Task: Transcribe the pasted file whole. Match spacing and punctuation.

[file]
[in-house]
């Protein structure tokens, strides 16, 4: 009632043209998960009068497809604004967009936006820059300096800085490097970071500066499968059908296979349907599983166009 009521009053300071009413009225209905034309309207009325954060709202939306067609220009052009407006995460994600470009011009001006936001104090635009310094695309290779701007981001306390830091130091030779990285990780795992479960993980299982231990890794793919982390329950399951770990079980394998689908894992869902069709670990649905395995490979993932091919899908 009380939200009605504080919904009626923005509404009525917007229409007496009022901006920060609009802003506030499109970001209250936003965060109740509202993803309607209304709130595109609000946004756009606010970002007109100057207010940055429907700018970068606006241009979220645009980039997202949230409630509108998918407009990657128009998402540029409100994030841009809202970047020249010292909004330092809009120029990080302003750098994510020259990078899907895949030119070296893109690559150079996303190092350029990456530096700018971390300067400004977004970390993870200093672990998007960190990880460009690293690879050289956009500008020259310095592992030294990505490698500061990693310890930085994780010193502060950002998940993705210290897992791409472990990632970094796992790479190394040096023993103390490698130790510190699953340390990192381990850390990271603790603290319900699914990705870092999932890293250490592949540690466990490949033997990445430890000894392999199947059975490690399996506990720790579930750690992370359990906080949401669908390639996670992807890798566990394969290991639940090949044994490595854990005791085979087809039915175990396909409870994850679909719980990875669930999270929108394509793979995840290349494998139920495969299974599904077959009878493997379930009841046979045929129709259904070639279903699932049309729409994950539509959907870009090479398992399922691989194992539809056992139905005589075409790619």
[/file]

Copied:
[in-house]
């Protein structure tokens, strides 16, 4: 009632043209998960009068497809604004967009936006820059300096800085490097970071500066499968059908296979349907599983166009 009521009053300071009413009225209905034309309207009325954060709202939306067609220009052009407006995460994600470009011009001006936001104090635009310094695309290779701007981001306390830091130091030779990285990780795992479960993980299982231990890794793919982390329950399951770990079980394998689908894992869902069709670990649905395995490979993932091919899908 009380939200009605504080919904009626923005509404009525917007229409007496009022901006920060609009802003506030499109970001209250936003965060109740509202993803309607209304709130595109609000946004756009606010970002007109100057207010940055429907700018970068606006241009979220645009980039997202949230409630509108998918407009990657128009998402540029409100994030841009809202970047020249010292909004330092809009120029990080302003750098994510020259990078899907895949030119070296893109690559150079996303190092350029990456530096700018971390300067400004977004970390993870200093672990998007960190990880460009690293690879050289956009500008020259310095592992030294990505490698500061990693310890930085994780010193502060950002998940993705210290897992791409472990990632970094796992790479190394040096023993103390490698130790510190699953340390990192381990850390990271603790603290319900699914990705870092999932890293250490592949540690466990490949033997990445430890000894392999199947059975490690399996506990720790579930750690992370359990906080949401669908390639996670992807890798566990394969290991639940090949044994490595854990005791085979087809039915175990396909409870994850679909719980990875669930999270929108394509793979995840290349494998139920495969299974599904077959009878493997379930009841046979045929129709259904070639279903699932049309729409994950539509959907870009090479398992399922691989194992539809056992139905005589075409790619």